3.6 STEAM LEAKS

Steam leaks cause a surprisingly large amount of energy to be wasted.

STEAM LEAKS CHECKLIST

• Monitor safety valves and boiler crown valves for passing steam. Monitoring the vent pipes for excess temperature serves as a quick check.

• Give high priority to repairing steam leaks.

• Costs can soon mount up with only a few leaking valve glands.

• Operate a documented system for reporting and rectifying steam leaks.

Table 4 shows the approximate annual cost of losses of 7 barg steam through holes of various diameters. Because it is difficult to relate a leaking flange gasket to a hole size, another commonly referenced measure is the visible plume length of a steam leak. Table 4 shows the expected plume length for each hole diameter, based on 7 barg dry saturated steam. Ambient conditions, including background lighting, all serve to make this a very approximate measure. Nevertheless, it is a useful one. If a steam cost of 5c/kg is applied and the steam

main is assumed to be live for 4,500 hours each year, then the annual cost of steam leakage can be calculated.

Visible steam leaks give employees the impression that site management does not care about energy efficiency. In the same way as leaving lights switched on steam leaks do not motivate staff to save energy.

The main difficulty associated with rectifying steam leaks is operational, as access to cold lines rarely occurs at convenient times.

Techniques involving the pressure injection of fast- setting resins into leaking flanges are available. Valve selection also plays a part: a bellow design can justifiably be used for critical valves in certain process areas. This type of valve, which incorporates a double seal, allows on-line removal of the main gland, if necessary, without affecting operations.

3.7

INSULATION

if necessary, without affecting operations. 3.7 INSULATION Insulating unlagged sections of pipework and fittings is one
if necessary, without affecting operations. 3.7 INSULATION Insulating unlagged sections of pipework and fittings is one

Insulating unlagged sections of pipework and fittings is one of the simplest and most cost-effective ways of increasing the energy efficiency of a heat distribution system. The payback period is typically less than a year.

Table 6:The cost of steam leaks (1998 prices)

Hole diameter(mm)

Steam loss(kg/hour)

Plume length(m)

Annual cost(R)

2

10

0.7

225

4

40

1.5

900

6

90

1.8

2025

8

160

2.2

3600

26

INSULATION CHECKLIST

• Check insulation thickness regularly

and. as fuel prices increase, calculate

whether extra thickness is justifiable.

• Check for waterlogging as this reduces

insulation values.

• Check for loose fitting sections of

insulation as these allow air to circulate

between the insulation and the pipes.

• Cover hot liquid surfaces with either a lid

or a blanket of plastic balls. Measure the

surface temperature of all warm

surfaces regularly. As a rough guide, all

insulated pipes, insulated surfaces, bare

surfaces of tanks, etc. inside buildings

should be well below 60°C.

• Insulate steam supply pipes to unit

heaters, etc. left uninsulated on the

grounds that the heat loss contributes to

space heating. Without insulation,

overheating can occur in mild weather.

Heat losses at high level can also

accentuate temperature gradients

within a building.

3.7.1

COMPARATIVE ENERGY COSTS OF UNINSULATED AND INSULATED PIPEWORK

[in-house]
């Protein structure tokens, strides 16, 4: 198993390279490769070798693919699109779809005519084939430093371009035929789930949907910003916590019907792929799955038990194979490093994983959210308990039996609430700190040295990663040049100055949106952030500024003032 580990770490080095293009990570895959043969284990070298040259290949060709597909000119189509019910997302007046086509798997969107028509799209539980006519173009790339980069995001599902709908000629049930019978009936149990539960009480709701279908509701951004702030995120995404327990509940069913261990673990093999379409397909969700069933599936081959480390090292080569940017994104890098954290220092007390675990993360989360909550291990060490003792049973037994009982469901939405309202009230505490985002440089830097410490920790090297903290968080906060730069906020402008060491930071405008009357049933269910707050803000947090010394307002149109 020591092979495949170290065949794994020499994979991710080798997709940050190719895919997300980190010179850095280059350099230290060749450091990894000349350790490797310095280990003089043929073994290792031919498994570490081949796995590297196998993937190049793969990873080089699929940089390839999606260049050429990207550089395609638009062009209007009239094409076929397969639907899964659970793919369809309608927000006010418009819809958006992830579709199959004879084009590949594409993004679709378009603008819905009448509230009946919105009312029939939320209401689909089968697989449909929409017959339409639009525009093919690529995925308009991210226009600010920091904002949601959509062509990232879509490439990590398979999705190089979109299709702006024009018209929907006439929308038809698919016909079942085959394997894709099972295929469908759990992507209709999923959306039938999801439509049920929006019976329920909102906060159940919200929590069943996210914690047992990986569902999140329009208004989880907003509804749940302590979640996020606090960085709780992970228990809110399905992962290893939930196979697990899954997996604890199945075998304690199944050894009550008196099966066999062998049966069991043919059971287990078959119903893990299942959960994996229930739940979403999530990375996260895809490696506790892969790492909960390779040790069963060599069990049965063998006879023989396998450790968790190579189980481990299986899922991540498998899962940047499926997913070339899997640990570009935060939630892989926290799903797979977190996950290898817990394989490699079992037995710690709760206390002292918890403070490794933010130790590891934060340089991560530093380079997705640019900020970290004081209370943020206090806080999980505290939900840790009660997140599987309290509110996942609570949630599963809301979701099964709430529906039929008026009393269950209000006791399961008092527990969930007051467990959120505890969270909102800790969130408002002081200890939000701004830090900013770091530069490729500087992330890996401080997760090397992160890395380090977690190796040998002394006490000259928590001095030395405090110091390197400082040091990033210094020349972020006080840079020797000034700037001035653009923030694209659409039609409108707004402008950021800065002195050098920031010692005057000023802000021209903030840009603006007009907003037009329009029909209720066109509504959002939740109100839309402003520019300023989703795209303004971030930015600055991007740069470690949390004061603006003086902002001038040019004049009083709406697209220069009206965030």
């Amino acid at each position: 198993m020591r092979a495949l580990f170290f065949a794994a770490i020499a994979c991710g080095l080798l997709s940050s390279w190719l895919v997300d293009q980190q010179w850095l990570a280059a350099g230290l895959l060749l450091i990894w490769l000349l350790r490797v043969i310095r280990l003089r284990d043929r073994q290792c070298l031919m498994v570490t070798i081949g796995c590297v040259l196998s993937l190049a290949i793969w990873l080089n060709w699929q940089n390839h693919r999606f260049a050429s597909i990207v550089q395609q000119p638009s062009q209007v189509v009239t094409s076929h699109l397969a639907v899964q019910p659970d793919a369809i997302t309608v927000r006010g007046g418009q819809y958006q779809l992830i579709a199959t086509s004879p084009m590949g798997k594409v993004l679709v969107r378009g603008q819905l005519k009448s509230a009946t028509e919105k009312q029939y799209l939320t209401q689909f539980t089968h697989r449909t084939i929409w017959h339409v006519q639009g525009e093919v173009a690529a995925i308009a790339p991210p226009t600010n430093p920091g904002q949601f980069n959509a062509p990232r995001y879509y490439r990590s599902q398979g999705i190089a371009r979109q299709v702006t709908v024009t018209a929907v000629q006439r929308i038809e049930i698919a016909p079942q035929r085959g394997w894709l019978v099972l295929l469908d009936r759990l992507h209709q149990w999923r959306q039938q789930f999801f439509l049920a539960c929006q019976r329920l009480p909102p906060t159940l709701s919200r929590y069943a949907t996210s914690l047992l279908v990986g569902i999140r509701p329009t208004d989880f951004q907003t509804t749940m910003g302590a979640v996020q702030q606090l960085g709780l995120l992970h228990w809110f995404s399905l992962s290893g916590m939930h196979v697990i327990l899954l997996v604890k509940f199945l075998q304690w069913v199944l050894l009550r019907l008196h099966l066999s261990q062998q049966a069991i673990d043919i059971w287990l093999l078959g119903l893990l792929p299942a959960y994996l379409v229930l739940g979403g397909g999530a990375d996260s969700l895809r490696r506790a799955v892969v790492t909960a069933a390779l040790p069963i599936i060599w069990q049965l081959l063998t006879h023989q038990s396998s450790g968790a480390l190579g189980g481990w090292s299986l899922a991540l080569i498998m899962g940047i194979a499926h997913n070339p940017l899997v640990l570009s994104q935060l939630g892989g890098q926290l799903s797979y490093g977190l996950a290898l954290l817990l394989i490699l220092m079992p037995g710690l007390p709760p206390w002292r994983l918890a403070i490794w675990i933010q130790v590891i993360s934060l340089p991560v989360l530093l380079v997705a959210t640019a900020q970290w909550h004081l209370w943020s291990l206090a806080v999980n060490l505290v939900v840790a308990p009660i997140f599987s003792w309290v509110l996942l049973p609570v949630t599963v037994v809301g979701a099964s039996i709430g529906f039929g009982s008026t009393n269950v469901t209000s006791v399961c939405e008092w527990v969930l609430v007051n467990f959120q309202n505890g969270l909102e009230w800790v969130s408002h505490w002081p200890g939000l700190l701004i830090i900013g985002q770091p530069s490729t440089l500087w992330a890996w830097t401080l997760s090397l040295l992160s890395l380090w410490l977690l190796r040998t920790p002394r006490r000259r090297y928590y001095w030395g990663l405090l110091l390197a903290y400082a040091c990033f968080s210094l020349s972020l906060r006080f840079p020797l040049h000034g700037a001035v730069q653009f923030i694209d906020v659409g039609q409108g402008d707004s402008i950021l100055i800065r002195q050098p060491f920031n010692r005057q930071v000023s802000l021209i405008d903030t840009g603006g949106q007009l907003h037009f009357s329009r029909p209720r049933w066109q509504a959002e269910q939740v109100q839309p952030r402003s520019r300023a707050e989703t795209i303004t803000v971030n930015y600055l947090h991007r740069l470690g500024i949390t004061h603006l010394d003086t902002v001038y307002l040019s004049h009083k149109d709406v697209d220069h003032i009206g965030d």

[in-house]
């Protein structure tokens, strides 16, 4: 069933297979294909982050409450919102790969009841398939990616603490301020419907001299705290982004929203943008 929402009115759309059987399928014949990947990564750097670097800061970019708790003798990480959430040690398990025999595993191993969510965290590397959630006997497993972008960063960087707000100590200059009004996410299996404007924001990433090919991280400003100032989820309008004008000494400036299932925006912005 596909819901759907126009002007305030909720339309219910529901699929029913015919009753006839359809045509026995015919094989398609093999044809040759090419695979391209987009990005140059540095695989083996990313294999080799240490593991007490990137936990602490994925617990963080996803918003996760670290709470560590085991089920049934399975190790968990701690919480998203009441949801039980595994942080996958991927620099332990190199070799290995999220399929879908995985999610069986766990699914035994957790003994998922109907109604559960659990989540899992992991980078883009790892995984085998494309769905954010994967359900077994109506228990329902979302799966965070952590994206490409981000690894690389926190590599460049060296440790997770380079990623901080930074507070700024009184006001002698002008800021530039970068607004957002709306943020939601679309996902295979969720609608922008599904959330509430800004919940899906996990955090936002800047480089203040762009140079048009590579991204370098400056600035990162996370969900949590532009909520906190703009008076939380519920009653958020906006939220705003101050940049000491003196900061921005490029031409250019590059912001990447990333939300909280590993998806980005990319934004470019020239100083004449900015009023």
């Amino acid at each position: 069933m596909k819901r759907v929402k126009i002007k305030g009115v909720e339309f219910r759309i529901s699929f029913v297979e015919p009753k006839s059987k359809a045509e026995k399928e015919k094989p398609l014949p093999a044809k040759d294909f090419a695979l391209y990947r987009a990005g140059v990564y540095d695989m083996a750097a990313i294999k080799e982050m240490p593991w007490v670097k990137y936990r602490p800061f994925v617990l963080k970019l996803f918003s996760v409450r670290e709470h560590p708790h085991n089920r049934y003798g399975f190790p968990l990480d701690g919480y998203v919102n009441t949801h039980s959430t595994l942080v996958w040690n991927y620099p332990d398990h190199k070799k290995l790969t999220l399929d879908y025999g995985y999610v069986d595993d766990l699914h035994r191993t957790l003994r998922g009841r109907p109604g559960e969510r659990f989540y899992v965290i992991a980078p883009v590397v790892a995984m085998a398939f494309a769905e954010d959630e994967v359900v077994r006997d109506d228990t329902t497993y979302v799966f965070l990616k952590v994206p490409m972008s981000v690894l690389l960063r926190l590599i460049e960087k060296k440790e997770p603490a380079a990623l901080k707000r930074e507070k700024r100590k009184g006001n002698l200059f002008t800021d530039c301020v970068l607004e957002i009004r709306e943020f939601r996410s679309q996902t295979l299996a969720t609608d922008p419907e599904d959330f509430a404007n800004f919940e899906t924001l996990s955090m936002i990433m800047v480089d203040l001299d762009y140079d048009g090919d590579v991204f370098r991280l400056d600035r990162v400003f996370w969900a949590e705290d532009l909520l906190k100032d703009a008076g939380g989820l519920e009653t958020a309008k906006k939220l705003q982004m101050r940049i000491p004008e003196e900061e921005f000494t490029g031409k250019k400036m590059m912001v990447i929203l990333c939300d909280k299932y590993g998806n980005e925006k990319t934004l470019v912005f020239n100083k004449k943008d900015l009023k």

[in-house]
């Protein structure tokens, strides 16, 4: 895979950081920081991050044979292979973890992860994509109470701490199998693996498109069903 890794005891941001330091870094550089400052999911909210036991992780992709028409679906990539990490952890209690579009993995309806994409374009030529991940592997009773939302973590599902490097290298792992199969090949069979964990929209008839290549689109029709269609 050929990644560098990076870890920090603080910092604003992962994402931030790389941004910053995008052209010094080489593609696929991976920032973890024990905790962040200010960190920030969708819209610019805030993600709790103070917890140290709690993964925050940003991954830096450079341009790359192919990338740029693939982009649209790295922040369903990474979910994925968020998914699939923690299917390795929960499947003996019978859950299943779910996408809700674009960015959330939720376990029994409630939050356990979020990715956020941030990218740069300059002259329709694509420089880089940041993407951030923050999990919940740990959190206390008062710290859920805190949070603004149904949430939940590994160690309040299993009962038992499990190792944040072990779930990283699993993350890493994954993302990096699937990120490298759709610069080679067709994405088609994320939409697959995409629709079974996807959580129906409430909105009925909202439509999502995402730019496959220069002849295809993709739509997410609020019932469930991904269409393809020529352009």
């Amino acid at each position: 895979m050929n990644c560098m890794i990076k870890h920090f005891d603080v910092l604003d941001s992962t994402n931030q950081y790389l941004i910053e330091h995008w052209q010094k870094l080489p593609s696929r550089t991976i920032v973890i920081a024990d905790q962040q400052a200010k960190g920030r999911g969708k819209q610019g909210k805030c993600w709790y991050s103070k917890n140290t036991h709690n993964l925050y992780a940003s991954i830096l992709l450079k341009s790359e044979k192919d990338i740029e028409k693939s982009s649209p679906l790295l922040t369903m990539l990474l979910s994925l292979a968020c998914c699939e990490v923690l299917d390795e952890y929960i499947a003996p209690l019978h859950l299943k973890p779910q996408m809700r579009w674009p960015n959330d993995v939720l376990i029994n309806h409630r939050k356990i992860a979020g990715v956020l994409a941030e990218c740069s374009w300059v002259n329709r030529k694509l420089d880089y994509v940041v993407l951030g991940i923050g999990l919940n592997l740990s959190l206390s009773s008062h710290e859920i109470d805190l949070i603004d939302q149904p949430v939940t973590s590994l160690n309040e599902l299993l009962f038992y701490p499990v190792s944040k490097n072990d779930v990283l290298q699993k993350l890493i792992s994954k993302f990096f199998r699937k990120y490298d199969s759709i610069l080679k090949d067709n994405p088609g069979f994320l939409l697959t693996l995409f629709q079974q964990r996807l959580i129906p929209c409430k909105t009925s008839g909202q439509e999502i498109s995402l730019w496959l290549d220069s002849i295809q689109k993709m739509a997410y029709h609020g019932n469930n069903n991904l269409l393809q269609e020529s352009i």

In this example, fuel costs are 5c/kWh, which was

about average for South Africa in 1998 although it

can vary widely from region to region, especially

with coal. The boiler efficiency is taken as 76%.

UNINSULATED PIPEWORK

If steam is fed from the hypothetical boiler through

an uninsulated 150 mm bore pipe to a 1 500 kW

user situated 100 metres away from the boiler, the

27

heat loss is 1.5 kW/metre.

The overall heat loss is 150 kW.

The amount of steam actually supplied from

the boiler house = 1 500 + 150 =1 650 kW

Final end-user efficiency = 1.500 x 76% = 69.1%

The revised energy cost =

1.650

5

0.691

INSULATED PIPEWORK

= 7.24 c/kWh

If the pipe were insulated with 100 mm of mineral

fibre, the heat loss would be reduced from 1,500

W/metre to 60 W/metre.

The overall heat loss is 6 kW for 100 metres.

The amount of steam actually supplied from

=

1 506 kW

the boiler house

Final end-user efficiency = 1500 x 76% = 75.7%

The revised energy cost =

1506

8

0.757

= 6.61clkWh

Insulation has reduced pipework heat losses to

negligible amounts.

Improving or installing thermal insulation is one of

the simplest and most cost-effective ways of

achieving savings in a heat distribution system.

Improvements can generally be made without

interrupting operations.

3.7.2 CHOICE OF INSULATION MATERIAL

Depending on the specific conditions and pipework

locations,

are

different

types

of

insulation

available to enable a durable and effective installation to be made. The following factors should be considered when selecting an insulation material:

• cost

of

both

installation;

insulation

material

and

• resistance to physical damage;

• condensation;

• maximum temperature capacity;

• fire properties; and

• ease of maintenance, i.e. removability/ replaceability.

With most pipework pre-formed mineral wool with aluminium cladding performs well. Flanges should be either boxed in or given flexible covers.

Uninsulated pipes in an occupied area should never be justified on the grounds that they may contribute to space heating. Space heating should always be controlled: a circulation pipe is not controlled particularly if it is running continuously to serve process needs from the same circuit. Space heaters are designed to direct heat to an area through radiation or directed convection currents. A hot pipe at high level and next to a wall loses much more heat through the roof than an possibly be directed down to floor level.